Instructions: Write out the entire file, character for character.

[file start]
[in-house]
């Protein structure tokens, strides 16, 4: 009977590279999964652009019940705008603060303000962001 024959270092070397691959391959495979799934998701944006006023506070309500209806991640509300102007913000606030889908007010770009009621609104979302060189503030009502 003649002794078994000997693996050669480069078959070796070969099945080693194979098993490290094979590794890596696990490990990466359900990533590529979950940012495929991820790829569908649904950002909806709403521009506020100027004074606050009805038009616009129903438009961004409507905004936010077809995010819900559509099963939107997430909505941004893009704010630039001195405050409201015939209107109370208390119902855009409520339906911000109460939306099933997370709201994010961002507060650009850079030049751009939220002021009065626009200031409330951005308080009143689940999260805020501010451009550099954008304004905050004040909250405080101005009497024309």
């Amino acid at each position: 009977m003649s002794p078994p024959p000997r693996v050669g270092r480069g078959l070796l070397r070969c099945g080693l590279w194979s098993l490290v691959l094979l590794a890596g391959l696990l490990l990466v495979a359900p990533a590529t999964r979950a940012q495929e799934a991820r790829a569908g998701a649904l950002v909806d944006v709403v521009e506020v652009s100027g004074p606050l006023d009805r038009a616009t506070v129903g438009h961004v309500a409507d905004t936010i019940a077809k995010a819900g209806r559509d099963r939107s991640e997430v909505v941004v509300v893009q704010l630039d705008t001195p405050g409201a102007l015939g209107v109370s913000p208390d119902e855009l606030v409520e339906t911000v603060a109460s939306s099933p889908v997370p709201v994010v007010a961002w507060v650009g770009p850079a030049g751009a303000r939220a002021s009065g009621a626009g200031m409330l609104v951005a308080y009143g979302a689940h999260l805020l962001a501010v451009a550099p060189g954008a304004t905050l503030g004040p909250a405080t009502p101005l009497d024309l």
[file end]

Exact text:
[in-house]
């Protein structure tokens, strides 16, 4: 009977590279999964652009019940705008603060303000962001 024959270092070397691959391959495979799934998701944006006023506070309500209806991640509300102007913000606030889908007010770009009621609104979302060189503030009502 003649002794078994000997693996050669480069078959070796070969099945080693194979098993490290094979590794890596696990490990990466359900990533590529979950940012495929991820790829569908649904950002909806709403521009506020100027004074606050009805038009616009129903438009961004409507905004936010077809995010819900559509099963939107997430909505941004893009704010630039001195405050409201015939209107109370208390119902855009409520339906911000109460939306099933997370709201994010961002507060650009850079030049751009939220002021009065626009200031409330951005308080009143689940999260805020501010451009550099954008304004905050004040909250405080101005009497024309």
């Amino acid at each position: 009977m003649s002794p078994p024959p000997r693996v050669g270092r480069g078959l070796l070397r070969c099945g080693l590279w194979s098993l490290v691959l094979l590794a890596g391959l696990l490990l990466v495979a359900p990533a590529t999964r979950a940012q495929e799934a991820r790829a569908g998701a649904l950002v909806d944006v709403v521009e506020v652009s100027g004074p606050l006023d009805r038009a616009t506070v129903g438009h961004v309500a409507d905004t936010i019940a077809k995010a819900g209806r559509d099963r939107s991640e997430v909505v941004v509300v893009q704010l630039d705008t001195p405050g409201a102007l015939g209107v109370s913000p208390d119902e855009l606030v409520e339906t911000v603060a109460s939306s099933p889908v997370p709201v994010v007010a961002w507060v650009g770009p850079a030049g751009a303000r939220a002021s009065g009621a626009g200031m409330l609104v951005a308080y009143g979302a689940h999260l805020l962001a501010v451009a550099p060189g954008a304004t905050l503030g004040p909250a405080t009502p101005l009497d024309l």